Hashmi: Representing your country in Olympics, successful transfer from baseball to cricket, specialist fielding coach, head coach and coaching in all of cricket’s major trophies and being on a honorary board. Do you believe that you could have achieved all this?

Julien: I have been really fortunate to have been able to experience the incredible people, places and events over the length of my career. Yes there have been testing times and periods of frustration, but I am a great believer in what comes around, goes around; so every dog has its day, eventually!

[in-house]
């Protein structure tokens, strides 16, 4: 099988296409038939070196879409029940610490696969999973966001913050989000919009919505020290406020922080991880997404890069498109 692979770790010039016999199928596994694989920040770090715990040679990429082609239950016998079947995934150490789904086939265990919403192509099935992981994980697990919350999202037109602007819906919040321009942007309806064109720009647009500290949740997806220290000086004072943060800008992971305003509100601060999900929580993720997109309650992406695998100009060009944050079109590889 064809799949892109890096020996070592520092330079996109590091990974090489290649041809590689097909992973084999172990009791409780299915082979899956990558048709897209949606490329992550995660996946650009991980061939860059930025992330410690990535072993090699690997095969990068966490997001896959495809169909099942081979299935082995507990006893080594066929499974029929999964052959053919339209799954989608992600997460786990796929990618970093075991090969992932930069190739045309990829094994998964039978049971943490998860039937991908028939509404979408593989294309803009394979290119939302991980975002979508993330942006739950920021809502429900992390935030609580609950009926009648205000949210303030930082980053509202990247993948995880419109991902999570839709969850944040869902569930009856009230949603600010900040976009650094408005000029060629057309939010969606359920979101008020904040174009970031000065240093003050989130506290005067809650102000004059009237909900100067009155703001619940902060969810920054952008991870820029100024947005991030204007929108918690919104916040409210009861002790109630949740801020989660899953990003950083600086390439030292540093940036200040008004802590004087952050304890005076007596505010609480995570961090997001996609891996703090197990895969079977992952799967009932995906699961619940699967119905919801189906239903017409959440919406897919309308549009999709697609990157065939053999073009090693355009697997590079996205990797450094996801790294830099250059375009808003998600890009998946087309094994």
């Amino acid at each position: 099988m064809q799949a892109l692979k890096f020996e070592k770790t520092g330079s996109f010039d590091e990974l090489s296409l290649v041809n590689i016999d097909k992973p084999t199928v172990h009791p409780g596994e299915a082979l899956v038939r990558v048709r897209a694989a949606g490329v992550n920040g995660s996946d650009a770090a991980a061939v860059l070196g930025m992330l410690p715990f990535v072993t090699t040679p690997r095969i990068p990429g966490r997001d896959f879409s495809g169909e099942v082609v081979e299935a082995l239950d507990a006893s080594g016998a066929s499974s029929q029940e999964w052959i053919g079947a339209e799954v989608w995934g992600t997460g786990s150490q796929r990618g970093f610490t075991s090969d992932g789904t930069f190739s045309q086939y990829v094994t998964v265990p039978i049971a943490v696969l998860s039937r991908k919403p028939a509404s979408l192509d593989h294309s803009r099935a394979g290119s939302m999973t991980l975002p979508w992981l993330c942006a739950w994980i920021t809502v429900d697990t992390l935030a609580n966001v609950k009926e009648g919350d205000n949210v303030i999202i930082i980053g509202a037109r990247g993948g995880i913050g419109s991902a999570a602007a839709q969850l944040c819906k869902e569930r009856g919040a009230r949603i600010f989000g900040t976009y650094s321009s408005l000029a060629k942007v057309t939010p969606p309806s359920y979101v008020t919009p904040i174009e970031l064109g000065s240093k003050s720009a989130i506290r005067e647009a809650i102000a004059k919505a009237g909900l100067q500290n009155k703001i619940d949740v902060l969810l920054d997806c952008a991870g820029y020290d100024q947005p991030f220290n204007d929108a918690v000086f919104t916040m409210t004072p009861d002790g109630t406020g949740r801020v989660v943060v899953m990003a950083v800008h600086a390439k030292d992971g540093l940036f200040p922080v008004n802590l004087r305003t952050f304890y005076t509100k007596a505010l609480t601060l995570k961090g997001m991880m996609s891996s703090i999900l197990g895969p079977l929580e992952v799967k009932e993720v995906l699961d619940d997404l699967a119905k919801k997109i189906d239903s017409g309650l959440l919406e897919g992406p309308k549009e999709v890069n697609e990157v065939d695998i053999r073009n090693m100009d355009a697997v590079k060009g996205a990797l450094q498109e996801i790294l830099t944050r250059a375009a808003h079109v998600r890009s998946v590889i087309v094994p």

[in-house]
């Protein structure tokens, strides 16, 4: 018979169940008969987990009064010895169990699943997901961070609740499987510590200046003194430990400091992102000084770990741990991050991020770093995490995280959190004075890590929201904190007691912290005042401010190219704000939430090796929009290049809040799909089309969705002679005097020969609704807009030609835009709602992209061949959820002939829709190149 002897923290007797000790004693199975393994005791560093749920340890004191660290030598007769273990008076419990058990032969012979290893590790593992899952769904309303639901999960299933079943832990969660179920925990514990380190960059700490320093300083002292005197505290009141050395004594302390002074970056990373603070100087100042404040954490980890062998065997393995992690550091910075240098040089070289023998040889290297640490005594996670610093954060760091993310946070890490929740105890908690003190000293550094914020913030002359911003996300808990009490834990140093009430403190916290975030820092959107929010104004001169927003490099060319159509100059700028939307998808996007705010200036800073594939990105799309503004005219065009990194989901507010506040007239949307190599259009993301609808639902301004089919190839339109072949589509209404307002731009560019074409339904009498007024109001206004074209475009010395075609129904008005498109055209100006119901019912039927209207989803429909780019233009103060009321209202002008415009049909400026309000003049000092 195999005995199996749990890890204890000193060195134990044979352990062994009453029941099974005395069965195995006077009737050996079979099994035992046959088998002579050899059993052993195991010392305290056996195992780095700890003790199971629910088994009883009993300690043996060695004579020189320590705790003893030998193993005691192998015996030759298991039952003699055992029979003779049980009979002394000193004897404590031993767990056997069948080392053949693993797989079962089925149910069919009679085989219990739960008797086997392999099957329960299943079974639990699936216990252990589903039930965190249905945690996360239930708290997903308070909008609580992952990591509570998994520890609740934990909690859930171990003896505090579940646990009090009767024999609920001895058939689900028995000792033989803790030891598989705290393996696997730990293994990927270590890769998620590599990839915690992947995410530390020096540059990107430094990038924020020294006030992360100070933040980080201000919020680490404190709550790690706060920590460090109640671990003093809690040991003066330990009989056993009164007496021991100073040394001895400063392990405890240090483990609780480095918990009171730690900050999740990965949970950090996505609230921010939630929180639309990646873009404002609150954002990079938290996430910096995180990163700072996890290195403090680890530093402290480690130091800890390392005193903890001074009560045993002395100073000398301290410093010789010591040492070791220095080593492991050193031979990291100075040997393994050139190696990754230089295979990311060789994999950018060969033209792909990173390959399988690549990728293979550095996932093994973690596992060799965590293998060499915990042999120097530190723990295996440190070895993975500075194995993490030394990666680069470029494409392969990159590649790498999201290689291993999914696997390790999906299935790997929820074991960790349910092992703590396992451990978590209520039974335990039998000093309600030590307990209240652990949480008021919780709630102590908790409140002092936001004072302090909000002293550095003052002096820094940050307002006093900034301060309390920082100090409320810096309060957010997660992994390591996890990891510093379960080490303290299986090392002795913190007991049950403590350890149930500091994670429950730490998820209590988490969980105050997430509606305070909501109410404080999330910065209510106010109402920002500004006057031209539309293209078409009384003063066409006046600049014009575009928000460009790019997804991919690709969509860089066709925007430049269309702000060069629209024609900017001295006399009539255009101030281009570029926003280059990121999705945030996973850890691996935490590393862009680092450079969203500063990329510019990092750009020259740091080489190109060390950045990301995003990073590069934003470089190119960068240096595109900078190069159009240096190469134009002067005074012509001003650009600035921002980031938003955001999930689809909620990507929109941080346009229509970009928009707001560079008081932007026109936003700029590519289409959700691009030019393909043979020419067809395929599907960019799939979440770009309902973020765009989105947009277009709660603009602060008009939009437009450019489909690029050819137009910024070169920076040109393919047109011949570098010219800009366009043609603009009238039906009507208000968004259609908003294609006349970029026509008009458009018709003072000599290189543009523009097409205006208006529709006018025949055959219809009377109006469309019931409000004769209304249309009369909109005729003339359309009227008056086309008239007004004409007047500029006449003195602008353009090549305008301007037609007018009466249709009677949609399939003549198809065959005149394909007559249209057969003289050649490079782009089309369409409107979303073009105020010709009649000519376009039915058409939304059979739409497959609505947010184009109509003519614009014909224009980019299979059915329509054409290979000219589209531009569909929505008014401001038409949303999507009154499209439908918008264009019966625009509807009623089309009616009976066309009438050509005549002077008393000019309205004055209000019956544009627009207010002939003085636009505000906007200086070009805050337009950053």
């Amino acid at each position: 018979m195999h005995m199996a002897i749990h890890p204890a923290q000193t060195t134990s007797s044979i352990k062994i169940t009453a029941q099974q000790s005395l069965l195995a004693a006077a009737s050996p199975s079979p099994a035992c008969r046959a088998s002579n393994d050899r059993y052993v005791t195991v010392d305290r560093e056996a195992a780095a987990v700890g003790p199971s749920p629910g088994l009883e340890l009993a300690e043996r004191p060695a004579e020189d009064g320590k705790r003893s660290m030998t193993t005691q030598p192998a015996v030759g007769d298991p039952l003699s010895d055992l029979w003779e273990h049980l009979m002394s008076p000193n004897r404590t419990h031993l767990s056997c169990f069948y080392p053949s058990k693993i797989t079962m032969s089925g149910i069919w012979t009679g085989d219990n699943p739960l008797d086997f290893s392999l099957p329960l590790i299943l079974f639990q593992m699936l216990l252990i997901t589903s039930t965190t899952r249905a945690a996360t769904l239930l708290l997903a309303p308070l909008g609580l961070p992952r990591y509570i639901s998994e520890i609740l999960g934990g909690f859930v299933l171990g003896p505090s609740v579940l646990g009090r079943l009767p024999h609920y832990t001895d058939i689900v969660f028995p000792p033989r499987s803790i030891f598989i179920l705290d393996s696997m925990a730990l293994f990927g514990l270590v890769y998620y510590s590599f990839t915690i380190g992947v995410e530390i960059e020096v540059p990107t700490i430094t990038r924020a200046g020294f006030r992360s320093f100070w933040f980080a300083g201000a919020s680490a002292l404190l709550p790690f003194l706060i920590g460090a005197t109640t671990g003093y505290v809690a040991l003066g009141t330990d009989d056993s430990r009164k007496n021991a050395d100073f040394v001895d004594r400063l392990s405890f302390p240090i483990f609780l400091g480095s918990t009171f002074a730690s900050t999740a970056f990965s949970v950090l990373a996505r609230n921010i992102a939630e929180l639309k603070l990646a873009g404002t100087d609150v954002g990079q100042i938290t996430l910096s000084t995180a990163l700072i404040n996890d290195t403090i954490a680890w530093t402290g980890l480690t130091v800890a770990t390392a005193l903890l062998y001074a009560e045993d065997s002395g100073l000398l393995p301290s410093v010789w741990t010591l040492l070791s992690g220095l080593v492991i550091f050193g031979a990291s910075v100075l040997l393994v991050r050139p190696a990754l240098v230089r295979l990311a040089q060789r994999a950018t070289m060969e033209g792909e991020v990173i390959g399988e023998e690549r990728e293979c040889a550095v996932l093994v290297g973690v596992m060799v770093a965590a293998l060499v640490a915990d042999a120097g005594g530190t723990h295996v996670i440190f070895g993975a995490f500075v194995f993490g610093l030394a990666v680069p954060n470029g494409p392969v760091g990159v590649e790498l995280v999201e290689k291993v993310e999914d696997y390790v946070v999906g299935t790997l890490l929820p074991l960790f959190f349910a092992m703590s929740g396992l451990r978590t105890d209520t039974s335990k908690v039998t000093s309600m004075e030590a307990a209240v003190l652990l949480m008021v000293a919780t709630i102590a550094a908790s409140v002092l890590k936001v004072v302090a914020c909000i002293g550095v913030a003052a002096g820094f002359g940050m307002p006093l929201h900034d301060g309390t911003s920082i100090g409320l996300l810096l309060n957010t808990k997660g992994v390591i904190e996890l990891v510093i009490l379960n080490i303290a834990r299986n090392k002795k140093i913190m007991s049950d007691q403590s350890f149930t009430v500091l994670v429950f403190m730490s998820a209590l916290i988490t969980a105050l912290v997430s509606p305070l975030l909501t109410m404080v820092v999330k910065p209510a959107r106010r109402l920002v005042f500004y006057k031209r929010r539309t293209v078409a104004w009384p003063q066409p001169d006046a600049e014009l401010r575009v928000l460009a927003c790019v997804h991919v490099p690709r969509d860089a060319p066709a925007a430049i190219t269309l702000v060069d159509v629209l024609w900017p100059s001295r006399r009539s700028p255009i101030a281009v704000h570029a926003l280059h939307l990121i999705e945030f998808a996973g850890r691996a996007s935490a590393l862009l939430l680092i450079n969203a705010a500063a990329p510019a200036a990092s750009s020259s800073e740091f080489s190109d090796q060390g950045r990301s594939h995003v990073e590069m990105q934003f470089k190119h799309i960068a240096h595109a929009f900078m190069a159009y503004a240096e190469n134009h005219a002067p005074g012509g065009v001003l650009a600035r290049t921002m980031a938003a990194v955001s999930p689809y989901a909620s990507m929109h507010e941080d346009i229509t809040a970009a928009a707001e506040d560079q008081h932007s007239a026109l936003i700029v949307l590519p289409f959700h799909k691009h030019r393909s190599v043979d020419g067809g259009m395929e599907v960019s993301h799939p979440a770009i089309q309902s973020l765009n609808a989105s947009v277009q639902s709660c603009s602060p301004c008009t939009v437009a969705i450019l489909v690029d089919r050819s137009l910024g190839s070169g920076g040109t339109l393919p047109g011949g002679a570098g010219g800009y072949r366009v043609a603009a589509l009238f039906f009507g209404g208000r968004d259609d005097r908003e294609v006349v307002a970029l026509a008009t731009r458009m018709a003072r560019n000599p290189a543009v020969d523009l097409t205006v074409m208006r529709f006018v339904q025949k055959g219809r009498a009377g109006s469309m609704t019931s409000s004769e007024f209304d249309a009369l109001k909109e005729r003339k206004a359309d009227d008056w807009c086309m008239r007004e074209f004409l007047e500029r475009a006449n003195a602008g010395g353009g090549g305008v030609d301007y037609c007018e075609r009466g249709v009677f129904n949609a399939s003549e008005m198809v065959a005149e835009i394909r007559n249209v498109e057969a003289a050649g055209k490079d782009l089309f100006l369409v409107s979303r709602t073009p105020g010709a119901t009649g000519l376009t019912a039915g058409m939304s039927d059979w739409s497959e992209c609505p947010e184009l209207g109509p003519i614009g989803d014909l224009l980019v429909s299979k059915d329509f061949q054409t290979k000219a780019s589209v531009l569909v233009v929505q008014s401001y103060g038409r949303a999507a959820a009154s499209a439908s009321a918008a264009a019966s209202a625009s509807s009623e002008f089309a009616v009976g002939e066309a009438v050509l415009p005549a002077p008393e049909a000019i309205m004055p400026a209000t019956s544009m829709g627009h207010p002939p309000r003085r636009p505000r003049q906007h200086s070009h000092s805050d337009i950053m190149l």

Hashmi: Where do you see yourself in the coming future? Any plans you want to share?

Julien: Well Switch Hit 20 is on the top of my list of things to do, however I have recently taken on a consultancy role with a company looking at an in game solution to the “15 Degree” bowling action adjudication process; so if that proves to be a workable solution, we could see some incredible new technology introduced into world cricket, that will enhance performance beyond what is currently being achieved.

Hashmi: What will be your advice to the young generation chasing cricket as a profession?

Julien: Get fit, stay fit, aspire for excellence, don’t be discouraged by people who doubt you (as they usually have their own agenda), get an education, be positive, be polite, be competitive, be the hardest worker in the team (Younis Khan!) and never ever accept second best from yourself or anybody else.